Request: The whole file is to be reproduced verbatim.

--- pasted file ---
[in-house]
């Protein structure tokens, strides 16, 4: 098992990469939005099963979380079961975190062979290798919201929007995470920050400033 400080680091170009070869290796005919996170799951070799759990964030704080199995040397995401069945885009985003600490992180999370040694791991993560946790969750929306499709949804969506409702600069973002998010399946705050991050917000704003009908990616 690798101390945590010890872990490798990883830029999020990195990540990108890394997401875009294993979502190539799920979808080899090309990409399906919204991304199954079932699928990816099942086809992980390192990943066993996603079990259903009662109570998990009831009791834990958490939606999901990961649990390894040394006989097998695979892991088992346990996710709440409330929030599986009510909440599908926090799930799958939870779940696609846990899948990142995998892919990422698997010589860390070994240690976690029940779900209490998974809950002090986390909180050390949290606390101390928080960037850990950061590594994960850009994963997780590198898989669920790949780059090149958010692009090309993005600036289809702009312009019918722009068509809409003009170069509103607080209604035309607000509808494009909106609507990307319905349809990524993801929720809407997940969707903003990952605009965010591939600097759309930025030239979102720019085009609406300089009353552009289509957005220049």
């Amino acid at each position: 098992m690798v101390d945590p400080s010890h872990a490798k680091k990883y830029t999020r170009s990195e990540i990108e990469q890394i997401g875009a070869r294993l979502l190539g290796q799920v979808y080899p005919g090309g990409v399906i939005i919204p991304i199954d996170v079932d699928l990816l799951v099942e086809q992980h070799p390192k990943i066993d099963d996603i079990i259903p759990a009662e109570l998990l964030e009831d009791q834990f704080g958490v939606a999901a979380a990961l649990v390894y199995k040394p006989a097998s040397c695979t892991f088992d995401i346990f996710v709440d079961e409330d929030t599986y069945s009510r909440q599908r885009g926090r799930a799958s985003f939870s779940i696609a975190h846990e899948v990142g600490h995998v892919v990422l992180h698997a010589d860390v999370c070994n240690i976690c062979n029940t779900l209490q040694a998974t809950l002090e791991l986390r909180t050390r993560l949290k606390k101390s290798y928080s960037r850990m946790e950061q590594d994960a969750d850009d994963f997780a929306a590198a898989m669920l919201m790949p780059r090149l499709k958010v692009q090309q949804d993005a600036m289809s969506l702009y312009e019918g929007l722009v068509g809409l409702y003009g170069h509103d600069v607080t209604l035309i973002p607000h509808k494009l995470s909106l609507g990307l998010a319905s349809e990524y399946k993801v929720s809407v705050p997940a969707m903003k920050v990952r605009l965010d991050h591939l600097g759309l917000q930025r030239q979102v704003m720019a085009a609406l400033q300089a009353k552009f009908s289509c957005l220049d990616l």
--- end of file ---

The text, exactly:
[in-house]
């Protein structure tokens, strides 16, 4: 098992990469939005099963979380079961975190062979290798919201929007995470920050400033 400080680091170009070869290796005919996170799951070799759990964030704080199995040397995401069945885009985003600490992180999370040694791991993560946790969750929306499709949804969506409702600069973002998010399946705050991050917000704003009908990616 690798101390945590010890872990490798990883830029999020990195990540990108890394997401875009294993979502190539799920979808080899090309990409399906919204991304199954079932699928990816099942086809992980390192990943066993996603079990259903009662109570998990009831009791834990958490939606999901990961649990390894040394006989097998695979892991088992346990996710709440409330929030599986009510909440599908926090799930799958939870779940696609846990899948990142995998892919990422698997010589860390070994240690976690029940779900209490998974809950002090986390909180050390949290606390101390928080960037850990950061590594994960850009994963997780590198898989669920790949780059090149958010692009090309993005600036289809702009312009019918722009068509809409003009170069509103607080209604035309607000509808494009909106609507990307319905349809990524993801929720809407997940969707903003990952605009965010591939600097759309930025030239979102720019085009609406300089009353552009289509957005220049």
């Amino acid at each position: 098992m690798v101390d945590p400080s010890h872990a490798k680091k990883y830029t999020r170009s990195e990540i990108e990469q890394i997401g875009a070869r294993l979502l190539g290796q799920v979808y080899p005919g090309g990409v399906i939005i919204p991304i199954d996170v079932d699928l990816l799951v099942e086809q992980h070799p390192k990943i066993d099963d996603i079990i259903p759990a009662e109570l998990l964030e009831d009791q834990f704080g958490v939606a999901a979380a990961l649990v390894y199995k040394p006989a097998s040397c695979t892991f088992d995401i346990f996710v709440d079961e409330d929030t599986y069945s009510r909440q599908r885009g926090r799930a799958s985003f939870s779940i696609a975190h846990e899948v990142g600490h995998v892919v990422l992180h698997a010589d860390v999370c070994n240690i976690c062979n029940t779900l209490q040694a998974t809950l002090e791991l986390r909180t050390r993560l949290k606390k101390s290798y928080s960037r850990m946790e950061q590594d994960a969750d850009d994963f997780a929306a590198a898989m669920l919201m790949p780059r090149l499709k958010v692009q090309q949804d993005a600036m289809s969506l702009y312009e019918g929007l722009v068509g809409l409702y003009g170069h509103d600069v607080t209604l035309i973002p607000h509808k494009l995470s909106l609507g990307l998010a319905s349809e990524y399946k993801v929720s809407v705050p997940a969707m903003k920050v990952r605009l965010d991050h591939l600097g759309l917000q930025r030239q979102v704003m720019a085009a609406l400033q300089a009353k552009f009908s289509c957005l220049d990616l």